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Major bank’s huge move on scammers

Westpac is launching a new AI-based anti-scam questionnaire. Picture: NCA NewsWire / Jeremy Piper

Westpac has introduced an AI-based questionnaire to combat the hundreds of millions of dollars siphoned from Australians through scams each year.

Australian Bureau of Statistics data shows the number of people who have fallen victim to a scam has decreased slightly during the past three years, to about 2.5 per cent of the population - about 514,000 people.

Westpac said its team of more than 500 financial crime experts had repelled scammers from taking $400 million during the past two years.

On Tuesday a new lining was added to the bank’s shield, with the launch of a questionnaire feature for online banking and in-app transactions.

  • Be cautious – if the price looks too good to be true, it probably is.

  • Never click on a suspicious link, scammers may target you with emails with promotional links that appear legitimate.

  • Use approved payment methods outlined on the legitimate website. Known payments solutions from established providers offer some digital safeguards, making sure your details are secure.

  • If you receive an email out of the blue from a stranger offering a great deal, do not click on any links or open attachments – just press ‘delete’.

  • Pay attention to the details – A key rule when shopping online is to check that you’re on an encrypted page, meaning that you should check that the page’s URL starts with “https”. If you don’t see it, the site you’re on may not be legit.

  • Always keep your computer security up to date with anti-virus and anti-spyware software, and a good firewall.

  • If you think you have provided your financial details or sent money to a scammer, contact your financial institution immediately.

“This innovation is the first of its kind in Australia and will add important friction to payments deemed to have high scam risk,” Westpac chief executive Peter King said.

Payments deemed suspicious will be flagged, and AI-generated questions like ‘is this an investment’ or ‘is this money going to a friend?’ will pop up.

Westpac analyses the answer, and asks requisite follow-ups to compare the transaction against common scams.

The bank’s chief executive said while prevention measures had led to a “considerable drop” in customer losses during the past year, fraudsters were still taking millions of dollars from customers each month.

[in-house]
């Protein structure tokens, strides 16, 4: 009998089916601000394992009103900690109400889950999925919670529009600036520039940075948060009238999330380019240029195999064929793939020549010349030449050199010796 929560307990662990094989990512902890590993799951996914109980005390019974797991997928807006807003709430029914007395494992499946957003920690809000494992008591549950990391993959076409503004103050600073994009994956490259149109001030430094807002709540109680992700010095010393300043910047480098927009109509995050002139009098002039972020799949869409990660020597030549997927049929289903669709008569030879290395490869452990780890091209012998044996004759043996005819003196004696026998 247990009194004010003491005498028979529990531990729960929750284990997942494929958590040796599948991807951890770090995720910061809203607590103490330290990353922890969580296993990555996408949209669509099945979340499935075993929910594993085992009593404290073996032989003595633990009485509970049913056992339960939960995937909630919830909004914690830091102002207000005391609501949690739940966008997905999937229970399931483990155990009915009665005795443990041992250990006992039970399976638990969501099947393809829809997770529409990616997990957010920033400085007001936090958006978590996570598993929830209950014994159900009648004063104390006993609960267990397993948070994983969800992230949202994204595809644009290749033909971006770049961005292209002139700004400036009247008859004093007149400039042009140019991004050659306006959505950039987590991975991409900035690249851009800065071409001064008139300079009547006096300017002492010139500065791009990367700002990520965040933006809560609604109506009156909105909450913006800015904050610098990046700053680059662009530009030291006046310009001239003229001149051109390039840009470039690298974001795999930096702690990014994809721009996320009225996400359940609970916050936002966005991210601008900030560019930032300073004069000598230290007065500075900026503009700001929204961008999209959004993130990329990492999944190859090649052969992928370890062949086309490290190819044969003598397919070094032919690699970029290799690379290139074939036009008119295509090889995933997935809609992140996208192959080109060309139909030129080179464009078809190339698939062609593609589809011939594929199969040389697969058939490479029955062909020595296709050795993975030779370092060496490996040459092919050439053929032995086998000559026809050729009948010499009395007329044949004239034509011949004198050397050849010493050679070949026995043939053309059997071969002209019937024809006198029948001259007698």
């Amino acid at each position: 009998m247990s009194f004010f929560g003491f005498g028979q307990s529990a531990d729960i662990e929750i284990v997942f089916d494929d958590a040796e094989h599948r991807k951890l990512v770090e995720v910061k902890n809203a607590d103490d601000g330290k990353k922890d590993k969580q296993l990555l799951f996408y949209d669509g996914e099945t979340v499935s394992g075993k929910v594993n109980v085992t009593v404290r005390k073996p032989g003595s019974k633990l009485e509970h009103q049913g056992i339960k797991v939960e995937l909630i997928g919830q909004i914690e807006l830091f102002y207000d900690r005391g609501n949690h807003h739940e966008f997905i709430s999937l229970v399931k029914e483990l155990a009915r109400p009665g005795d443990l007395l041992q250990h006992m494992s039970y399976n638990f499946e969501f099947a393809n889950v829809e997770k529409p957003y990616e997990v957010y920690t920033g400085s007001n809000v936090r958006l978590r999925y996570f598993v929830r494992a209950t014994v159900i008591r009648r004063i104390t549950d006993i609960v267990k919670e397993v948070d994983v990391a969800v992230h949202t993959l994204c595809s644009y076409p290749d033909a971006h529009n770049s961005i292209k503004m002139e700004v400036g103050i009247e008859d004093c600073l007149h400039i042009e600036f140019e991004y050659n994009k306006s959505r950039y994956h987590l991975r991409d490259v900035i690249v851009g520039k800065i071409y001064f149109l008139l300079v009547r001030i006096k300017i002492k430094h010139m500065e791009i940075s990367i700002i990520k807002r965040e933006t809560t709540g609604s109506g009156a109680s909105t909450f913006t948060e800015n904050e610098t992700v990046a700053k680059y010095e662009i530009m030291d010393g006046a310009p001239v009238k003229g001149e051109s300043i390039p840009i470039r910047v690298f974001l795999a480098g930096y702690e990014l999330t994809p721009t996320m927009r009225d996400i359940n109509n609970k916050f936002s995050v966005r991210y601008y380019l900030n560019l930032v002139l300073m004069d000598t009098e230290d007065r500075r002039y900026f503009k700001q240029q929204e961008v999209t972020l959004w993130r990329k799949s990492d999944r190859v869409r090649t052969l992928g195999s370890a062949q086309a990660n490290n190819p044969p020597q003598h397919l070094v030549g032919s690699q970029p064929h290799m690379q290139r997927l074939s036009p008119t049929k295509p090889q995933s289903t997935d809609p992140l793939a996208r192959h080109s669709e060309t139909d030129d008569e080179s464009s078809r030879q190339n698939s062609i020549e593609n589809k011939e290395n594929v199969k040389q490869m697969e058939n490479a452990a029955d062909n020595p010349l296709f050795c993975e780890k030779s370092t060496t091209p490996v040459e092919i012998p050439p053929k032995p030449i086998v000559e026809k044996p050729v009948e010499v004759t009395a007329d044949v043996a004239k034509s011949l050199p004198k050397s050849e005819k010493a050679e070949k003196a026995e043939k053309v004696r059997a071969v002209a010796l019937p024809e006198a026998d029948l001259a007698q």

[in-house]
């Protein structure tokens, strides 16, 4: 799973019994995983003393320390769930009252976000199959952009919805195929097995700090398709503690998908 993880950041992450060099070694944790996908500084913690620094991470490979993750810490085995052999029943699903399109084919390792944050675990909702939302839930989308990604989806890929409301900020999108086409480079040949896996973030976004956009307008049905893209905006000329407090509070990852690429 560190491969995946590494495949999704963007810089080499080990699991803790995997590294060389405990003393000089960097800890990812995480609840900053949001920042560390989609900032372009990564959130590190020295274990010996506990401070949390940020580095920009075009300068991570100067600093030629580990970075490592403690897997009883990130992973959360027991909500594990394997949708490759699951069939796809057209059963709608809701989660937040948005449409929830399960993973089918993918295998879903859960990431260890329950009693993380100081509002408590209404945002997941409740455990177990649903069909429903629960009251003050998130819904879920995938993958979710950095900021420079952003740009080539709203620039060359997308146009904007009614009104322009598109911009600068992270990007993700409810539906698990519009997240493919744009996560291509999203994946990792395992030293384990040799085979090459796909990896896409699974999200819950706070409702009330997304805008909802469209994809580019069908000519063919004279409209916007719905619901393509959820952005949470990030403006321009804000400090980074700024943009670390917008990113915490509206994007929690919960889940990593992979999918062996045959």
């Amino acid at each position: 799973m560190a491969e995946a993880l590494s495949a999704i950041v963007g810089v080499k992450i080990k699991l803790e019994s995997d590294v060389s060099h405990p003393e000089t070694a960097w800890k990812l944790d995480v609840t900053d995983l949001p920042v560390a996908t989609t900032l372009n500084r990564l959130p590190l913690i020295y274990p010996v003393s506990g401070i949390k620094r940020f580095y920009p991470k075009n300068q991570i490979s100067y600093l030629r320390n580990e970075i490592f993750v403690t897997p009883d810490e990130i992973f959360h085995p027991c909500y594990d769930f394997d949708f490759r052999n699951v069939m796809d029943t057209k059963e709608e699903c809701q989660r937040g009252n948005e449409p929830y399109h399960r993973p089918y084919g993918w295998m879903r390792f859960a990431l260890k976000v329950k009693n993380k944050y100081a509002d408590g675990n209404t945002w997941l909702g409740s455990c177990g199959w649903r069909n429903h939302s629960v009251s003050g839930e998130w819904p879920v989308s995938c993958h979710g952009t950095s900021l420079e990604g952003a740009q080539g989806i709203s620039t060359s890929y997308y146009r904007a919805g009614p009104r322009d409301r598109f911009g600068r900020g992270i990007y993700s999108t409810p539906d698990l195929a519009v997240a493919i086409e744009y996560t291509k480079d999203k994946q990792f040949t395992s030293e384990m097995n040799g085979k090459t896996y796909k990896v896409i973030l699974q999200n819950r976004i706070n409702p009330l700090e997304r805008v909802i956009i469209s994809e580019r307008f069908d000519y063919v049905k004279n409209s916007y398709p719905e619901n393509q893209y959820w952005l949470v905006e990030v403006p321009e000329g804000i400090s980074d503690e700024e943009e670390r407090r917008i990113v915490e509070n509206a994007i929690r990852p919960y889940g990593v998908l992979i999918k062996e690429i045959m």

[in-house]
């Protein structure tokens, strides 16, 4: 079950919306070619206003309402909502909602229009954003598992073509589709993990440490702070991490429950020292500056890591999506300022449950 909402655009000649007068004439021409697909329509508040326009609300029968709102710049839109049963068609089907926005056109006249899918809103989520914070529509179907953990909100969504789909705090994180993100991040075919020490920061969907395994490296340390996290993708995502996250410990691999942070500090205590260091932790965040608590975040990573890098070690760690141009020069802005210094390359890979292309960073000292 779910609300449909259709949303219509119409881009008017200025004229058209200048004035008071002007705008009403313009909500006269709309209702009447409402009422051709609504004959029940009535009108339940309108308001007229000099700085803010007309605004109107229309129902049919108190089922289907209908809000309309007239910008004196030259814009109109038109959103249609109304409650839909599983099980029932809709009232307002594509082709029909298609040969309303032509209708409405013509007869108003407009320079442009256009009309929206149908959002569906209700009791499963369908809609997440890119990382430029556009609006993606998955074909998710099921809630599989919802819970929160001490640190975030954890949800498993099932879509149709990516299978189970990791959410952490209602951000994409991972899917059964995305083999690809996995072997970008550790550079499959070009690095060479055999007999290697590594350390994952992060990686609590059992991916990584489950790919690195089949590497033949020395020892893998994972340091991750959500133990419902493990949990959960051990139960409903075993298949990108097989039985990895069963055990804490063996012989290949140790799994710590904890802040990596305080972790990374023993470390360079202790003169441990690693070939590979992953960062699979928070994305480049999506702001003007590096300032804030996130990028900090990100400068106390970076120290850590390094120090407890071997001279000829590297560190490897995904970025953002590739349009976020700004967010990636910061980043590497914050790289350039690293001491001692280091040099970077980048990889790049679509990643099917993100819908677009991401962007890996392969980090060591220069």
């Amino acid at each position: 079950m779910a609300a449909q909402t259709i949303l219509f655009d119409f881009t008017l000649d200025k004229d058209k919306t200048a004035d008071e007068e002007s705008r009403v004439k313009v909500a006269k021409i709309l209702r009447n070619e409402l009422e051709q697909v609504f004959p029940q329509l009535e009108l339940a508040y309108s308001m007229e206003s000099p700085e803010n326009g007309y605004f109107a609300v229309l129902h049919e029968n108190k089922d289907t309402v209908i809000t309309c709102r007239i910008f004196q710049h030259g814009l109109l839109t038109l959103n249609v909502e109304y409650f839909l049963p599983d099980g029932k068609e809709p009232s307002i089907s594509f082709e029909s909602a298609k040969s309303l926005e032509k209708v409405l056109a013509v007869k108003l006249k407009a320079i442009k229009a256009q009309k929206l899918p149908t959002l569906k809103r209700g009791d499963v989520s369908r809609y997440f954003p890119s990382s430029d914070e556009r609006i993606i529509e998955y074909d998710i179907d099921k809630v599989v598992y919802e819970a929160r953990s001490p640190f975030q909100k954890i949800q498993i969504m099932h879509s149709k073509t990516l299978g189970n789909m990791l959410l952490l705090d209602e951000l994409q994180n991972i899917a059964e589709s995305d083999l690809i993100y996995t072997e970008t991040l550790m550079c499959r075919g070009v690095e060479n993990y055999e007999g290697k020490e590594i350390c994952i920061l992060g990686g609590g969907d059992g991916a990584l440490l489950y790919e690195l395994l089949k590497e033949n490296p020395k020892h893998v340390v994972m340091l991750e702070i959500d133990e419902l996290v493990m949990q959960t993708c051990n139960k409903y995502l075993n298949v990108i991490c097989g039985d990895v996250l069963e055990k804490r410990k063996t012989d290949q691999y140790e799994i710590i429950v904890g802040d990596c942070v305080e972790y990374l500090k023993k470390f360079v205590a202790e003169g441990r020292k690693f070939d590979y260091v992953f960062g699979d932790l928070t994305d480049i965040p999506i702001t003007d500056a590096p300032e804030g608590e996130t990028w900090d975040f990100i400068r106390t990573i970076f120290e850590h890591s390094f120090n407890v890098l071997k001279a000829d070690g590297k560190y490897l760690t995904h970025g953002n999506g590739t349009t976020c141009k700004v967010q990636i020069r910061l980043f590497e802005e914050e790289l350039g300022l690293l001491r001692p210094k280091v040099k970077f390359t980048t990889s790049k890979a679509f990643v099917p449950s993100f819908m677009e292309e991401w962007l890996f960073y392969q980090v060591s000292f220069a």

Westpac AGM
Westpac chief executive Peter King says the new questionnaire is innovative. Picture: NCA NewsWire/Tertius Pickard

The banks do not publish total scam and fraud losses themselves, instead handing figures over to the Australian Competition and Consumer Commission.

The ACCC reports Australians lost $567m to scams in 2022, and $476m the following year.

ABS data shows 35-44 year olds actually suffered the highest prevalence of scams last year, with 3.5 per cent of people in that age bracket falling victim. However, people over the age of 65 lost the most amount of money collectively to scams.

SYDNEY, AUSTRALIA - NCA NewsWire Photos - 13, DECEMBER, 2023: Man charged over alleged SMS phishing scam responsible for sending over 17 million fraudulent text messages. Picture: NCA NewsWire via NSW Police
In December 2023 a man was charged in Sydney for allegedly sending 17 million fake text messages, allegedly phishing for money as a fake road toll collector and Australia Post representative. Picture: NCA NewsWire via NSW Police

Buying or selling scams are most prevalent, followed by requests for information and upfront payments.

Card fraud is actually far more common than scams, the ABS data shows.

About 1.8m people were card fraud victims last year - 8.7 per cent of Australians over the age of 15.

The type of scams circulating is always changing. In January the alarm was raised about a scam taking a three second audio recording of a person’s voice; AI then impersonates that person and scammers target friends and family.

This month Westpac is reporting emails made to appear to be from the bank which contains a link to a phishing website that will take your personal information.

“Never use a link received in an email or SMS to sign into your banking,” the latest scam alert says.